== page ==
AARP Texas and Texas Silver Haired Legislature Join THCA to Stress Urgency of Passing First Medicaid Rate Update Since 1999; Funding Squeeze Putting Care Quality, Key Front Line Caregiver Jobs at Risk
AUSTIN, Texas, March 20, 2013 /PRNewswire-USNewswire/ -- Following the Texas State Senate vote on SB 1, key seniors' advocacy groups stepped forward today at a capitol news conference to categorically state the spending bill shortchanges care for Texas' Medicaid-dependent nursing home patients, and ignores the direct correlation between quality care and facilities' overall funding adequacy in the face of ongoing state and federal funding cuts. Since 2009, facilities have been forced to absorb a barrage of state and federal funding reductions, including $58 million Medicaid cuts in 2011 and new $51 Medicare cuts just this month.
"SB 1 shortchanges Texas nursing home patients' Medicaid funding, and ignores the direct correlation between adequate funding and facilities' ability to hire and retain the key direct care staff that make a significant difference in quality outcomes," said Tim Graves, President of THCA. "The operational stability of facilities across Texas has been decimated by a barrage of Medicaid and Medicare cuts. The need for legislative focus on Medicaid rates that have not been fully funded since 1999 – literally the last Century – is urgent."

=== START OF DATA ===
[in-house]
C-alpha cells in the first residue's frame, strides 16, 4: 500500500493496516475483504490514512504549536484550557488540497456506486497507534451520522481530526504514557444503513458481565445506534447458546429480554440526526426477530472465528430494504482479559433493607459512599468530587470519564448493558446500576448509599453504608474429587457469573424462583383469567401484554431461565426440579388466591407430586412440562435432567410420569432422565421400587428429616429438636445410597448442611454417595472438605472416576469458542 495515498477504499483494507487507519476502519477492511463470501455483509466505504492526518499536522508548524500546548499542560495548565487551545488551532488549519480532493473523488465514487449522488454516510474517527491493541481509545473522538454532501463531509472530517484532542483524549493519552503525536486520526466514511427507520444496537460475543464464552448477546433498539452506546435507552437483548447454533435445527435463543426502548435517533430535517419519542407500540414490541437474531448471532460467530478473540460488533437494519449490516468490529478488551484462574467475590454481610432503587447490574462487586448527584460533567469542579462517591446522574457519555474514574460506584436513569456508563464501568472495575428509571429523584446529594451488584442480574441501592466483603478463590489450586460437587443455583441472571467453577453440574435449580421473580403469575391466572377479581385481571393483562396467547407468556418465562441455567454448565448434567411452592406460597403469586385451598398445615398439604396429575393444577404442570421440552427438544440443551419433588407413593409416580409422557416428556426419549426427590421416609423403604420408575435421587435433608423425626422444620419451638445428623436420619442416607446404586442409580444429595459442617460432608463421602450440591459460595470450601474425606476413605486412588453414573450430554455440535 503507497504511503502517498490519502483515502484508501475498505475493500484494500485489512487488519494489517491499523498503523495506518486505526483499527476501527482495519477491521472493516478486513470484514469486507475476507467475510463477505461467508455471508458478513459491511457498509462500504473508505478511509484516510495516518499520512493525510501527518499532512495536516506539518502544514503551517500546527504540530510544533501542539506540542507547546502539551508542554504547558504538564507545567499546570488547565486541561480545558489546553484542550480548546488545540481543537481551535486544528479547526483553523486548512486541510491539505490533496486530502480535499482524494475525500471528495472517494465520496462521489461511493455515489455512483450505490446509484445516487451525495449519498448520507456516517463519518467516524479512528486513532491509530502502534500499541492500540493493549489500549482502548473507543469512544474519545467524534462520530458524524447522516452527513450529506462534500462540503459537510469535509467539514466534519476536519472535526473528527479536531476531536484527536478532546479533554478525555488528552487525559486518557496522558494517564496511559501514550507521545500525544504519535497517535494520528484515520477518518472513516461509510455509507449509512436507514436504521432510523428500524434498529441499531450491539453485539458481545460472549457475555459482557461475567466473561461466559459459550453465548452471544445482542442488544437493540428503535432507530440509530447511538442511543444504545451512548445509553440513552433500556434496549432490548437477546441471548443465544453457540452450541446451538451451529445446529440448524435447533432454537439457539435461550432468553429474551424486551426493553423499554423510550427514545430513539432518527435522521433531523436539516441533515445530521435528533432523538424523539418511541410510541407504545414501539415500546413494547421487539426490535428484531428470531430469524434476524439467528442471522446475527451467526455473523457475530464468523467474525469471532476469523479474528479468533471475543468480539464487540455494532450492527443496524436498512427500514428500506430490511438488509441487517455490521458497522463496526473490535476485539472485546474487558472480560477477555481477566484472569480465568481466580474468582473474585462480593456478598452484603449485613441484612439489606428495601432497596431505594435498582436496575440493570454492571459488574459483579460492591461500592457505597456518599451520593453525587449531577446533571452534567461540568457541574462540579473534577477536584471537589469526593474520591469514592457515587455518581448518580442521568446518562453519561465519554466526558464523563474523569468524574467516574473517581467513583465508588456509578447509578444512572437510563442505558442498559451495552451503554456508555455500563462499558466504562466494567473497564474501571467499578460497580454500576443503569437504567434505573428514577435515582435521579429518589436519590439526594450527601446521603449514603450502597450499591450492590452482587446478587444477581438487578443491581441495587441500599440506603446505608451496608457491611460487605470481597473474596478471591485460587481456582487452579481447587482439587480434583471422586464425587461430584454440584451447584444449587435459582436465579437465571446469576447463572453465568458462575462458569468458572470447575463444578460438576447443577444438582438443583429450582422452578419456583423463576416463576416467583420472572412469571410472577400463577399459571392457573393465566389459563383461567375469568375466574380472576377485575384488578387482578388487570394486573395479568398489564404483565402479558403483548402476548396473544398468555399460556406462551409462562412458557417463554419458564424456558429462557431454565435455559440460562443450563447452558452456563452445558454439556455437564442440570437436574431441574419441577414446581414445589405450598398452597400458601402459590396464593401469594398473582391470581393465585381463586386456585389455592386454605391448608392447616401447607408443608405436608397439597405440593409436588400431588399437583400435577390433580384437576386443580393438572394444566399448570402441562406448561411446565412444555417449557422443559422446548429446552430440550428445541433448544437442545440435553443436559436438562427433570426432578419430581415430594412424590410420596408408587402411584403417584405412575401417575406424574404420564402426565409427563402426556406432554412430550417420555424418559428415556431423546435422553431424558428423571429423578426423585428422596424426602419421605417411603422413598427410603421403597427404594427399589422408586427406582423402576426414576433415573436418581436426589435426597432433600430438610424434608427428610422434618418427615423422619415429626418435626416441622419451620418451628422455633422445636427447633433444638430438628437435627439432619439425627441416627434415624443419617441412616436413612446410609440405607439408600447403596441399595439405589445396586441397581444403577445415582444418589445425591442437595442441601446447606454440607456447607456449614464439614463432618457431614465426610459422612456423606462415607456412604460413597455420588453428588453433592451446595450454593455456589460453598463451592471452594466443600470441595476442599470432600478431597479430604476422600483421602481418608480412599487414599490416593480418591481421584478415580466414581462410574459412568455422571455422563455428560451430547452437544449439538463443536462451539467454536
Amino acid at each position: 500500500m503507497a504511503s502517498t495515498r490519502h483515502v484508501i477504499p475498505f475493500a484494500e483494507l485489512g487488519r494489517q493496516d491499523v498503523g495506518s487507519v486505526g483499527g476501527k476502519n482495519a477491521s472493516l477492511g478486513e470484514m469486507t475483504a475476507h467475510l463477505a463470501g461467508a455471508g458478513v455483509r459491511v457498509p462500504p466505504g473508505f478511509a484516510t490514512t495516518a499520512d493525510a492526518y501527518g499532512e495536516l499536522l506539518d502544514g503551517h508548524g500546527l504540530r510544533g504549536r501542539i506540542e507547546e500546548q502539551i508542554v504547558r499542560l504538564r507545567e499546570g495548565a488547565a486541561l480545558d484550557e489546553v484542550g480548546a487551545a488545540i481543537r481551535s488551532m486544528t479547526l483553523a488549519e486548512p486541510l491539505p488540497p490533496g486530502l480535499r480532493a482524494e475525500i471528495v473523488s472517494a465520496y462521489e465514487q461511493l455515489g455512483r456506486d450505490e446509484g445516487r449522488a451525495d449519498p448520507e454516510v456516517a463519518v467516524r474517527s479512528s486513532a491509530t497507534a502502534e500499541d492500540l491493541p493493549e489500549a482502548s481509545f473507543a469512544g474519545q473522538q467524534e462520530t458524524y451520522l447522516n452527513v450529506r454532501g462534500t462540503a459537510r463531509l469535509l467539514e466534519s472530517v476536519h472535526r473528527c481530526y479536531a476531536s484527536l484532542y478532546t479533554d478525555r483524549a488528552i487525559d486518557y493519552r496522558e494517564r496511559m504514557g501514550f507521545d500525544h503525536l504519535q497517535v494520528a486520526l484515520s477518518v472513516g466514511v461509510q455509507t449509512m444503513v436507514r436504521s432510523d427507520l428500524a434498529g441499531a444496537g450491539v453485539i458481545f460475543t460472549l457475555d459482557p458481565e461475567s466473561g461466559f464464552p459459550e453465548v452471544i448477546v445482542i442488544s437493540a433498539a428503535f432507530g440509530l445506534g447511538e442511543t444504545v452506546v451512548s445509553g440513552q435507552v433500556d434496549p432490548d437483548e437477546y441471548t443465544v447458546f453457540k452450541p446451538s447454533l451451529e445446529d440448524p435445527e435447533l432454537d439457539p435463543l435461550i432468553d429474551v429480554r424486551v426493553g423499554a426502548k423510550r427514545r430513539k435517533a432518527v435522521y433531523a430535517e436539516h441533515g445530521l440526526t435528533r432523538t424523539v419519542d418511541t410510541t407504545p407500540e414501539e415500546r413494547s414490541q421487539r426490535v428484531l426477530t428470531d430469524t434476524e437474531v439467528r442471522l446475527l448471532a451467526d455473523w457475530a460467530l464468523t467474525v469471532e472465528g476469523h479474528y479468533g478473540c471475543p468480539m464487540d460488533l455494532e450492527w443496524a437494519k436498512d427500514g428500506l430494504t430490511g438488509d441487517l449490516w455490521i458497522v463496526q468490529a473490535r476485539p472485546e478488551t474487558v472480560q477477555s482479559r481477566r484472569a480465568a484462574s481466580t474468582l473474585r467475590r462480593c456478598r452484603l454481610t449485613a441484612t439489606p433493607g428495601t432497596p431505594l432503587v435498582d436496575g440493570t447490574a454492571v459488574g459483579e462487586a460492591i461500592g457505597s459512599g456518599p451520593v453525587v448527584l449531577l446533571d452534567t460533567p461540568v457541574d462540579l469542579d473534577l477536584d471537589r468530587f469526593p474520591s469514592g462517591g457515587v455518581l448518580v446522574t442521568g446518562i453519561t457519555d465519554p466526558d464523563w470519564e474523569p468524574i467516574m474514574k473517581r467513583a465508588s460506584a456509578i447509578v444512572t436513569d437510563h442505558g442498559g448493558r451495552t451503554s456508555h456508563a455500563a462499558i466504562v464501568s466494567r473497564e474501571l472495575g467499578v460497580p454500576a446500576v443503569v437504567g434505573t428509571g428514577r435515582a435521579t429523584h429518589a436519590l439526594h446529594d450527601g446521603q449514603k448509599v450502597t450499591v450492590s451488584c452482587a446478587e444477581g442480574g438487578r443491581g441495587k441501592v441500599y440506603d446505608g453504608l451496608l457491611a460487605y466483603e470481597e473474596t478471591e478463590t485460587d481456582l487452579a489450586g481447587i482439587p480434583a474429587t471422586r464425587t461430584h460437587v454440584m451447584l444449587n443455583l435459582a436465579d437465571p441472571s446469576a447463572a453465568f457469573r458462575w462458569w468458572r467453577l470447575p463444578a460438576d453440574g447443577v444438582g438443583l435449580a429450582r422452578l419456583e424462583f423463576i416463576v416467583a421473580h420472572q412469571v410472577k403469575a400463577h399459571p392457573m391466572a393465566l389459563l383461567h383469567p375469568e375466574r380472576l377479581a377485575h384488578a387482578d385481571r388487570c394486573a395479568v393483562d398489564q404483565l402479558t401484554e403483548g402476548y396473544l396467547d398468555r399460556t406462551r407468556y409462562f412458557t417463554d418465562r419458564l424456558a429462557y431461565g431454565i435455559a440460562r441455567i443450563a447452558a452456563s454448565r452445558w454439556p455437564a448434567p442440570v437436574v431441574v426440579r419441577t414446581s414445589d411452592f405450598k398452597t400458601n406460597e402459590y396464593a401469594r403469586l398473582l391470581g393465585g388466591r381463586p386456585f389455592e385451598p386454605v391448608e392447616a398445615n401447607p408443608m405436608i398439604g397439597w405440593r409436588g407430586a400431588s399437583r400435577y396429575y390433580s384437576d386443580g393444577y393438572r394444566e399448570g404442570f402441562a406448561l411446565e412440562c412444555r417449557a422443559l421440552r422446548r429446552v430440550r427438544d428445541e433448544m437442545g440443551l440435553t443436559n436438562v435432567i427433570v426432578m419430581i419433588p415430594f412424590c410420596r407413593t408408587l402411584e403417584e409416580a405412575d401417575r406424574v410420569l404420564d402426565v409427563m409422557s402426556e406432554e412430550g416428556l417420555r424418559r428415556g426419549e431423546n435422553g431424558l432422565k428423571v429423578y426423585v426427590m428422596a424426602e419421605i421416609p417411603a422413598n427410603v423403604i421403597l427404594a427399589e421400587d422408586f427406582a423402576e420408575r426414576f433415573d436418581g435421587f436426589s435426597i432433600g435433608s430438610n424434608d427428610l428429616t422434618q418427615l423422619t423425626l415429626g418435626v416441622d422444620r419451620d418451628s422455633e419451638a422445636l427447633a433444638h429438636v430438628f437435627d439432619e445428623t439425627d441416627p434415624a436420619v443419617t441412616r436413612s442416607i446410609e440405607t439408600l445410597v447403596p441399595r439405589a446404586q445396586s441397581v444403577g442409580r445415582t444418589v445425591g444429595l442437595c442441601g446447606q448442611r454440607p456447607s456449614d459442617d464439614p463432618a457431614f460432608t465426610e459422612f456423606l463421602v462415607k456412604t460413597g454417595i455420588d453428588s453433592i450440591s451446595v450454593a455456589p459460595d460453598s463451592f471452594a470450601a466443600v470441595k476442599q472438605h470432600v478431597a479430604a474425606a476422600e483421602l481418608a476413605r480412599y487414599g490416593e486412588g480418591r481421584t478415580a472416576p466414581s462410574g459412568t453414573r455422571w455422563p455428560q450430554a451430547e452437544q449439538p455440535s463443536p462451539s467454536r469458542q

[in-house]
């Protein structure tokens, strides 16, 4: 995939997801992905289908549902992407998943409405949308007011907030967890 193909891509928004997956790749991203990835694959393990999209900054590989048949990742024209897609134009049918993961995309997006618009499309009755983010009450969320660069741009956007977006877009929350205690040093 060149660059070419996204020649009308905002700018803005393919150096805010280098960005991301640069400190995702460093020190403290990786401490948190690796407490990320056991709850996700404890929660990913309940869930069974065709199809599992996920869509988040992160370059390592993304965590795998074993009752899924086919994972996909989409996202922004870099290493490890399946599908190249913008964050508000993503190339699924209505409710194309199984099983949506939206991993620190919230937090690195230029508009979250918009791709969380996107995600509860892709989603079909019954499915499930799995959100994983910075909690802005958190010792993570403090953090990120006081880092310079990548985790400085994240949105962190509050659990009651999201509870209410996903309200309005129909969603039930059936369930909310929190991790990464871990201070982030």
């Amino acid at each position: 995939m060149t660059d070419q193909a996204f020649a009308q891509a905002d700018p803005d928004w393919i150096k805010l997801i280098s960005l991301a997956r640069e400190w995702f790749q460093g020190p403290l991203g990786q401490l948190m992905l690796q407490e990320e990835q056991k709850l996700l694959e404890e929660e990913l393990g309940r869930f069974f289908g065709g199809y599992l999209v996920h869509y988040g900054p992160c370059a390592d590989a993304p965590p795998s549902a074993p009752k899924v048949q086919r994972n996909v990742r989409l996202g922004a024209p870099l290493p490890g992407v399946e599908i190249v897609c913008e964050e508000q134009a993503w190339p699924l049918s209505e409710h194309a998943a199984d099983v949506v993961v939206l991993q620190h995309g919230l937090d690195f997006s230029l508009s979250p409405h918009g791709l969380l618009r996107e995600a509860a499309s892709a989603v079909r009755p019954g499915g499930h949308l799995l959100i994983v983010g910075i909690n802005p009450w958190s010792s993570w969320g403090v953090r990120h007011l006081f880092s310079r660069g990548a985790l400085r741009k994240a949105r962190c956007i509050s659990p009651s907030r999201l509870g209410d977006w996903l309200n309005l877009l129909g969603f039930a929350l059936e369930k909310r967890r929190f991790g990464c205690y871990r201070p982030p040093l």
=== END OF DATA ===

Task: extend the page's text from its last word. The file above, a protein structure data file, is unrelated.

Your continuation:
AARP Texas President Ollie Besteiro, stated: " Texas ranks 49 th nationally in Medicaid nursing home reimbursement rates. Retaining quality staff - both nurses and direct care nurse aides, is very difficult at the current funding level. Texas' nursing home reimbursement methodology recognizes inflation and the normal increases in business costs experienced by nursing home providers, but the Legislature has repeatedly failed to fund those reasonable increases with appropriations. Texas nursing homes are long overdue for a Medicaid rate increase."Graves further pointed out that the Health and Human Services Commission (HHSC) consolidated budget outline for Medicaid spending in the 2014-2015 biennium will require a 16.84% rate increase -- $372 million in General Revenue (GR) and $925 million in all funds -- simply to meet the cost of caring for today's nearly 60,000 elderly and disabled Texans living in nursing homes. Graves said a new THCA survey of facilities across Texas corroborates fears surrounding staffing retention, and finds strong majorities may have to freeze wages, defer investment in new technologies, or reduce the staff benefits that help retain key frontline care staff. Asked what actions they may be forced to consider in 2013 as a result of the worsening funding squeeze, facilities reported the following:
- 84.3 % of facilities may have to freeze wages;
- 81.8% may have to defer facility expansions or renovations;
- 78.4% may have to defer investment in new technology, therapy equipment;
- 75% may have to defer, reduce or change staff benefits;
- 31.1% may have to lay off direct care staff;
- 18.4% may be forced to consider actually closing their facility.